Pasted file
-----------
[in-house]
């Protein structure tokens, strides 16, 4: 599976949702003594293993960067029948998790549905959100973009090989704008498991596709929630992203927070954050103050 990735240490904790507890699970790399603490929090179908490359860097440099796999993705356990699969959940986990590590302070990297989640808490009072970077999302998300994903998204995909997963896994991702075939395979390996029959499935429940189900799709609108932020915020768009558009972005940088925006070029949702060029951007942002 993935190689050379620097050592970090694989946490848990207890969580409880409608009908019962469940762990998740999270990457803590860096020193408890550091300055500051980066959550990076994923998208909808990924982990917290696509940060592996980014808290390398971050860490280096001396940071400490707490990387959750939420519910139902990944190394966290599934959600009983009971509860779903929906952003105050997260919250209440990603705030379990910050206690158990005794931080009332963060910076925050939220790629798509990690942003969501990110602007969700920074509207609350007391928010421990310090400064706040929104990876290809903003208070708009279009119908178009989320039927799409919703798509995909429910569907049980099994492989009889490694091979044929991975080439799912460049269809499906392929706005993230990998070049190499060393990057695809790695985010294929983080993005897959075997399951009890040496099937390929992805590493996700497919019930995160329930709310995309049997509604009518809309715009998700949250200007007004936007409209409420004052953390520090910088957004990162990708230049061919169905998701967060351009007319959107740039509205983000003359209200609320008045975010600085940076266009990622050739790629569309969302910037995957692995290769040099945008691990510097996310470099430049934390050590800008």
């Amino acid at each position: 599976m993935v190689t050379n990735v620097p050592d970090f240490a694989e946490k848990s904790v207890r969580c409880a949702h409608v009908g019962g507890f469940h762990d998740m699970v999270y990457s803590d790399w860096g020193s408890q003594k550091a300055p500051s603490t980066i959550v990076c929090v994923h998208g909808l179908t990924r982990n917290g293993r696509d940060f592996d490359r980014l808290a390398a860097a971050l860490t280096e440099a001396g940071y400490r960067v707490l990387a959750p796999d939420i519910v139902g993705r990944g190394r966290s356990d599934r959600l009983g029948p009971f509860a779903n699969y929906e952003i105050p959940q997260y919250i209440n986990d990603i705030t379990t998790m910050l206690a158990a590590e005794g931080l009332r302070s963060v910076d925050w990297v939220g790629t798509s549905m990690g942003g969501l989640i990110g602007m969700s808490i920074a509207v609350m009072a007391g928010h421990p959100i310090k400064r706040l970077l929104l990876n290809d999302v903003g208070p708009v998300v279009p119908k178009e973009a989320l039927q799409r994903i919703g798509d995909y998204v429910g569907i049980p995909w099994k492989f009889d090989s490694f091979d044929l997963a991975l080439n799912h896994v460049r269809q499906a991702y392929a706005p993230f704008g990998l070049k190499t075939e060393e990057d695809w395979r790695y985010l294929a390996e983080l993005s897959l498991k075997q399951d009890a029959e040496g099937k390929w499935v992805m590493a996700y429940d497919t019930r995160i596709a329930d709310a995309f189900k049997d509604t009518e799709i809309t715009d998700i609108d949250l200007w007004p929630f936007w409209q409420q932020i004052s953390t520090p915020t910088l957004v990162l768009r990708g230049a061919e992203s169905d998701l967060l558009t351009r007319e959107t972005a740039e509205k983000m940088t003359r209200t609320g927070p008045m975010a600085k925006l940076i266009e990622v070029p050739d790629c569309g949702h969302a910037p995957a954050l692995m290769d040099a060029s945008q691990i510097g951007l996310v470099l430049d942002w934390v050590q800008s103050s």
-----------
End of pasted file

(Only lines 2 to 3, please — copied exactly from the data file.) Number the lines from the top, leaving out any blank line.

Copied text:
């Protein structure tokens, strides 16, 4: 599976949702003594293993960067029948998790549905959100973009090989704008498991596709929630992203927070954050103050 990735240490904790507890699970790399603490929090179908490359860097440099796999993705356990699969959940986990590590302070990297989640808490009072970077999302998300994903998204995909997963896994991702075939395979390996029959499935429940189900799709609108932020915020768009558009972005940088925006070029949702060029951007942002 993935190689050379620097050592970090694989946490848990207890969580409880409608009908019962469940762990998740999270990457803590860096020193408890550091300055500051980066959550990076994923998208909808990924982990917290696509940060592996980014808290390398971050860490280096001396940071400490707490990387959750939420519910139902990944190394966290599934959600009983009971509860779903929906952003105050997260919250209440990603705030379990910050206690158990005794931080009332963060910076925050939220790629798509990690942003969501990110602007969700920074509207609350007391928010421990310090400064706040929104990876290809903003208070708009279009119908178009989320039927799409919703798509995909429910569907049980099994492989009889490694091979044929991975080439799912460049269809499906392929706005993230990998070049190499060393990057695809790695985010294929983080993005897959075997399951009890040496099937390929992805590493996700497919019930995160329930709310995309049997509604009518809309715009998700949250200007007004936007409209409420004052953390520090910088957004990162990708230049061919169905998701967060351009007319959107740039509205983000003359209200609320008045975010600085940076266009990622050739790629569309969302910037995957692995290769040099945008691990510097996310470099430049934390050590800008």
């Amino acid at each position: 599976m993935v190689t050379n990735v620097p050592d970090f240490a694989e946490k848990s904790v207890r969580c409880a949702h409608v009908g019962g507890f469940h762990d998740m699970v999270y990457s803590d790399w860096g020193s408890q003594k550091a300055p500051s603490t980066i959550v990076c929090v994923h998208g909808l179908t990924r982990n917290g293993r696509d940060f592996d490359r980014l808290a390398a860097a971050l860490t280096e440099a001396g940071y400490r960067v707490l990387a959750p796999d939420i519910v139902g993705r990944g190394r966290s356990d599934r959600l009983g029948p009971f509860a779903n699969y929906e952003i105050p959940q997260y919250i209440n986990d990603i705030t379990t998790m910050l206690a158990a590590e005794g931080l009332r302070s963060v910076d925050w990297v939220g790629t798509s549905m990690g942003g969501l989640i990110g602007m969700s808490i920074a509207v609350m009072a007391g928010h421990p959100i310090k400064r706040l970077l929104l990876n290809d999302v903003g208070p708009v998300v279009p119908k178009e973009a989320l039927q799409r994903i919703g798509d995909y998204v429910g569907i049980p995909w099994k492989f009889d090989s490694f091979d044929l997963a991975l080439n799912h896994v460049r269809q499906a991702y392929a706005p993230f704008g990998l070049k190499t075939e060393e990057d695809w395979r790695y985010l294929a390996e983080l993005s897959l498991k075997q399951d009890a029959e040496g099937k390929w499935v992805m590493a996700y429940d497919t019930r995160i596709a329930d709310a995309f189900k049997d509604t009518e799709i809309t715009d998700i609108d949250l200007w007004p929630f936007w409209q409420q932020i004052s953390t520090p915020t910088l957004v990162l768009r990708g230049a061919e992203s169905d998701l967060l558009t351009r007319e959107t972005a740039e509205k983000m940088t003359r209200t609320g927070p008045m975010a600085k925006l940076i266009e990622v070029p050739d790629c569309g949702h969302a910037p995957a954050l692995m290769d040099a060029s945008q691990i510097g951007l996310v470099l430049d942002w934390v050590q800008s103050s």